How do you know a psychologist or psychiatrist is good?

Discussion in 'General Parenting' started by SmittyBoy, Apr 22, 2018.

  1. DadInProgress

    DadInProgress Member

    Sorry if this has been posted before;

    I have researching online and see the star ratings, but based on my experience that means little.

    Does anyone have techniques or questions for gauging a professional? Ques that tell you to run for the hills? Etc?
     
  2. HMBgal

    HMBgal Active Member

    We've been through a bunch of them between school, and various insurance companies (Kaiser in California), and various private therapists. We've had to have psychiatrist for medications, the mental health worker at school who really has a pretty great rapport with him, one psychiatrist that played Minecraft for an hour, which my grandson loved, and the latest one that we really like, just for his youth, energy, and approach that fits with our own belief systems--i.e., don't just throw drugs at a kid and see what sticks because of a diagnosis, or multiple diagnoses in many cases. It's trial and error and listening to your gut. And sometimes it's who will answer the phone, take your insurance, return your calls, and that you can afford. I have spent countless hours on the phone with insurance companies that have no idea who actually takes the insurance (Are you listening United Healthcare???) and that will see kids, and that is accepting new patients. It ain't easy.
     
  3. DadInProgress

    DadInProgress Member

    Thanks. I am starting with a psychologist psy.d who is partnered with a medication prescriber.
     
  4. JRC

    JRC Active Member

    I've found that referrals are very helpful. Referrals from our pediatrician, from the school psychologist or guidance counselor, outside therapists (for a medications doctor) and very importantly, friends. We have been very lucky. We've only had to switch psychiatrists once. My husband and I personally appreciate a doctor who is very transparent about their thinking and willing to share research and, frankly, past mistakes. Good luck.
     
  5. Copabanana

    Copabanana Well-Known Member

    I think you go by your gut, and then reassess. I think it is important to think about what you want and need to happen. I am learning to ask a therapist how and if they can help me and keep monitoring.

    A couple months ago I stopped with a psychologist. I told her one session and then stopped. I said: I need to figure out what I want, on my own. I will come back when I know. She was flabbergasted. I like her. But that is not enough.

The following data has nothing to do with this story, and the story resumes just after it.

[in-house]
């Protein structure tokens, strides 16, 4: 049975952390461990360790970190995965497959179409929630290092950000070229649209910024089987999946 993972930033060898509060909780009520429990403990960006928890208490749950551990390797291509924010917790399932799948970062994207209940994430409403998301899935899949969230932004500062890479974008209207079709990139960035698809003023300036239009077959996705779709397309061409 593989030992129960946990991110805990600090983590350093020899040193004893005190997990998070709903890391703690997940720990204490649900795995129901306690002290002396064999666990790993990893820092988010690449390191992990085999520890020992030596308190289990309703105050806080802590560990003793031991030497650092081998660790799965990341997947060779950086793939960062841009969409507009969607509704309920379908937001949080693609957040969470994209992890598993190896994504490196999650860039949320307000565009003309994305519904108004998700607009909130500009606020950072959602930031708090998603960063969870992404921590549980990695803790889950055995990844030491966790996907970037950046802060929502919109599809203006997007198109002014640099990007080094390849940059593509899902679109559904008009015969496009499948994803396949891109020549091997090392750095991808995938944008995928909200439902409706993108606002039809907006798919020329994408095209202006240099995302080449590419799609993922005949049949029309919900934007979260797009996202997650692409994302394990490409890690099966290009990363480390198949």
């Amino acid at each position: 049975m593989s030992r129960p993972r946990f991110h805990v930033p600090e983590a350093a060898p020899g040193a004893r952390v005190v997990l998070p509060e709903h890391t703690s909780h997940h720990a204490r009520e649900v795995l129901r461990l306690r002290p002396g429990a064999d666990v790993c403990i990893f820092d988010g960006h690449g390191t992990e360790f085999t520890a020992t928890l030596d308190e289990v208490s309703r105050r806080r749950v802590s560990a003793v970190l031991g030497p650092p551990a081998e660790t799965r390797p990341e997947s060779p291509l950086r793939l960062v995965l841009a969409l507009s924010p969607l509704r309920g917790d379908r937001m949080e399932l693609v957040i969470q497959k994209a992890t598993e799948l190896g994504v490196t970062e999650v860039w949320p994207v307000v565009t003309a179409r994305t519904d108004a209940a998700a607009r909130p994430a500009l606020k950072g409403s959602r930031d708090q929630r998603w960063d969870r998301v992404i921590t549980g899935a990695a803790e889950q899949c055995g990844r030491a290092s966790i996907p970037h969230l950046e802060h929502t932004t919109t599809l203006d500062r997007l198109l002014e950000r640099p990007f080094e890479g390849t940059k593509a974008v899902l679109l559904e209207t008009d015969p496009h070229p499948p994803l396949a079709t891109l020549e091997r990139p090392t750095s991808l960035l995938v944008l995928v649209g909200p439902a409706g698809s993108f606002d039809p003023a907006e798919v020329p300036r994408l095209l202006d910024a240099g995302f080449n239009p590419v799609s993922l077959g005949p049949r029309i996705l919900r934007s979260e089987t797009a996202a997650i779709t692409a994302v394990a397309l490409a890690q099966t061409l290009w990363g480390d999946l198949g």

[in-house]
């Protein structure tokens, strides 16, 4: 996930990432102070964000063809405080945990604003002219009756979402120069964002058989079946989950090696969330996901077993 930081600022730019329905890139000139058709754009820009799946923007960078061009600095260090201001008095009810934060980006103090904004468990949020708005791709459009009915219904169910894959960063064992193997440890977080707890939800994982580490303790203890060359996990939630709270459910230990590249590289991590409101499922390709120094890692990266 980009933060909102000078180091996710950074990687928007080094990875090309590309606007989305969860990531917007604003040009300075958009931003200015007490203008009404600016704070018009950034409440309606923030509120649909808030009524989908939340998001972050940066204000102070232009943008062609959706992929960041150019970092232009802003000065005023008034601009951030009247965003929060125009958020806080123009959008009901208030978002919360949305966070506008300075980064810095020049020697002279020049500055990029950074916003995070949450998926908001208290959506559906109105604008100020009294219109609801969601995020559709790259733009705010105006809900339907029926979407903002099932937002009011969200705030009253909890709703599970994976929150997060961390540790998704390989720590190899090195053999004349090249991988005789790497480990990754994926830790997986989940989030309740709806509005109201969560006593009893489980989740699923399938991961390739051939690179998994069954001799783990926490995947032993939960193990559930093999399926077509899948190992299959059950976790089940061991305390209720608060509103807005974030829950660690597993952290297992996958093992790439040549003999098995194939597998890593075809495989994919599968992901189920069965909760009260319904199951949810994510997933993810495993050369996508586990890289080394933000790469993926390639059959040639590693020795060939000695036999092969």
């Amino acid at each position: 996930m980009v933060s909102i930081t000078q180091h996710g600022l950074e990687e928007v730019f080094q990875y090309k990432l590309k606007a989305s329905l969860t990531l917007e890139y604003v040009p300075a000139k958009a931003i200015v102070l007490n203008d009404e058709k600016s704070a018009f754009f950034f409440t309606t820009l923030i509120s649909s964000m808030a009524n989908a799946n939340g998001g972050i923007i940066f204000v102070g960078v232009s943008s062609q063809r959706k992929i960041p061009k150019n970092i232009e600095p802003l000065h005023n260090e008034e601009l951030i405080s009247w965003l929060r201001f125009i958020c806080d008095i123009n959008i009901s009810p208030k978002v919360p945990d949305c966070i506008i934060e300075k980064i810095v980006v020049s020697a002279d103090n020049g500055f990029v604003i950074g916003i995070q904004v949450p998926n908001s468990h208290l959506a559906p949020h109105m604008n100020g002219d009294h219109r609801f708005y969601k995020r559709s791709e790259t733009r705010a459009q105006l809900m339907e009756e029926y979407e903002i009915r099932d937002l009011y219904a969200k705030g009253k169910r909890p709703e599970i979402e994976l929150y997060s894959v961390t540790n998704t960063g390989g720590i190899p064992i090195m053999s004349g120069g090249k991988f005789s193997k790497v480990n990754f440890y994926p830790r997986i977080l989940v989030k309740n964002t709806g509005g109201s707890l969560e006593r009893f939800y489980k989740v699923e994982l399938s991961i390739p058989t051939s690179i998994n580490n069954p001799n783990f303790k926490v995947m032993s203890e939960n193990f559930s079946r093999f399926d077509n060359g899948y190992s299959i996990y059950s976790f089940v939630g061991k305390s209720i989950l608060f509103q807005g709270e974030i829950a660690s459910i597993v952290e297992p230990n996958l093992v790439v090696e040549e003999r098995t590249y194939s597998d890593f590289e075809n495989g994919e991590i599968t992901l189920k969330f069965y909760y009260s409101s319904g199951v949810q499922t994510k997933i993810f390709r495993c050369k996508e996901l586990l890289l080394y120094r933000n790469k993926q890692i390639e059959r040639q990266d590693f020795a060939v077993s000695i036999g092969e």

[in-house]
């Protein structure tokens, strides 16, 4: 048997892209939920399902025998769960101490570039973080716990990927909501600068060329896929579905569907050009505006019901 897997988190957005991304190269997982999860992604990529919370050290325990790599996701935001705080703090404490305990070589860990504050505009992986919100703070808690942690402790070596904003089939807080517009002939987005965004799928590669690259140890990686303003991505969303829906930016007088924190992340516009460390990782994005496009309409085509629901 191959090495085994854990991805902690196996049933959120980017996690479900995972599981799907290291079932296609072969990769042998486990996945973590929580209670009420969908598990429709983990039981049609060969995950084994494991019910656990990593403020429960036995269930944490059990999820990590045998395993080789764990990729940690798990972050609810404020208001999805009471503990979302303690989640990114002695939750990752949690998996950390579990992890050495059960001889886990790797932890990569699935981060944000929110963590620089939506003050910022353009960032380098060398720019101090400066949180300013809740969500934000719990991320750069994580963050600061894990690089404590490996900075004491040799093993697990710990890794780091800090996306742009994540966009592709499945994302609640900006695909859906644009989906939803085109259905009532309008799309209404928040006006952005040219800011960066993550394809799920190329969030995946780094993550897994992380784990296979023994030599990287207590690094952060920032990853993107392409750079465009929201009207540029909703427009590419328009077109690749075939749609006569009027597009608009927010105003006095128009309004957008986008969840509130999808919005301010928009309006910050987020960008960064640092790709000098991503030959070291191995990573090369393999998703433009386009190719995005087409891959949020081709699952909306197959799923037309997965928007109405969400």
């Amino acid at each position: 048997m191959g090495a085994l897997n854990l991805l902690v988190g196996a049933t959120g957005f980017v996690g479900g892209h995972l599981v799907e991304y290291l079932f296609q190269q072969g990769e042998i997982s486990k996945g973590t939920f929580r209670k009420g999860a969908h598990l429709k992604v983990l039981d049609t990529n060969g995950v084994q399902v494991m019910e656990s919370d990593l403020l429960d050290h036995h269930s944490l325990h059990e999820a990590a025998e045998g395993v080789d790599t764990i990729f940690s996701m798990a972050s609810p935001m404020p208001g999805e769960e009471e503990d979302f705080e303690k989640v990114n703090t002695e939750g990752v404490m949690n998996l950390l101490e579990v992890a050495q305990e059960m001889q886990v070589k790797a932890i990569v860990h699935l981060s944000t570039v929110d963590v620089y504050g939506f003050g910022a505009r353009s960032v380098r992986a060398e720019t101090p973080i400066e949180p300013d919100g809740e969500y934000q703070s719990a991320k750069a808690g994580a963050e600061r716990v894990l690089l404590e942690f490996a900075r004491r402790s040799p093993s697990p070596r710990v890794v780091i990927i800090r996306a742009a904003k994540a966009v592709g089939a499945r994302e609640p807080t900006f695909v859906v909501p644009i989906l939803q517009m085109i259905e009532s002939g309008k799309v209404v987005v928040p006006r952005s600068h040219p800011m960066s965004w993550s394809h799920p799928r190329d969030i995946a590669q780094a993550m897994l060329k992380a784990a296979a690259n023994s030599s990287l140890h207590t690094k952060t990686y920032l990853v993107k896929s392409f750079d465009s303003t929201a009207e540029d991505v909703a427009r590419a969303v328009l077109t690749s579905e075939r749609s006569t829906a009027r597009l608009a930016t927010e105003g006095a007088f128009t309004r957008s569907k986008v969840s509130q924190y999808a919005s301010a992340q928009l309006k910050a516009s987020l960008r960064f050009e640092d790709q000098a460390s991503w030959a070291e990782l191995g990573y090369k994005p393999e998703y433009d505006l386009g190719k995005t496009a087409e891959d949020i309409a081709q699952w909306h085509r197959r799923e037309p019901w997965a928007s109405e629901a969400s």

I began to put into place specific activities and therapy focused on what I need, not limited by the perspective or skill set of somebody else. In the time since I stopped I have accomplished a great deal.

    It is way harder when it is about our kids, because we have so little control over how they respond. But it is still doable. I think one key is to think outside the the box about activities, people, and support in addition to therapists. Like sports, outdoor activities. Swimming. Hobbies. Being outdoors. Expressive arts. Equine therapy. Martial arts. Spirituality. Meditation. Yoga. Kids can do all of these.
     
    Last edited: Apr 22, 2018
  6. DadInProgress

    DadInProgress Member

    Yeah I really agree with the hobby/something to build her confidence.

    She spends all her time on her phone or tablet. She works out at a gym, but I worry it’s for the wrong reasons. Ie, posting selfies, etc.

    I’m going to look into us doing martial arts together. In addition to talking to someone.

    Thanks all
     
  7. ForeverSpring

    ForeverSpring Well-Known Member

    I really believe it is individual. You click or not. I am talking just about therapy. Psychiatrists are different. I am very very very careful and question everything because psychiatry is not an exact science. I avoid those who think they can't be wrong when, really, there is no way they can prove they are right.

    I don't see a psychiatrist anymore. Haven't for over a decade. My NP prescribes medications...I don't want to change them and certainly don't want to increase them and am doing well. I have had some really great psychiatrists (two) and some very scary self righteous and even dangerous ones (two). You want one who admits that this is not yet an exact science combined with one who respects your research and trusts that you know what works for you and what does not. You don't want one with a God complex...not for a Psychiatrist! Interview before committing. The doctor needs to have an open mind.

    This is my two cents based on my experiences. Others may have different opinions based on thiers.
     
  8. DadInProgress

    DadInProgress Member

    Lol wow similar story again. An NP figured out my correct diagnosis after 9 years of misdiagnoses from MDs. I think it’s because most nurse are emapths to some degree. :)

    If it comes to medications, my daughter will def see an NP.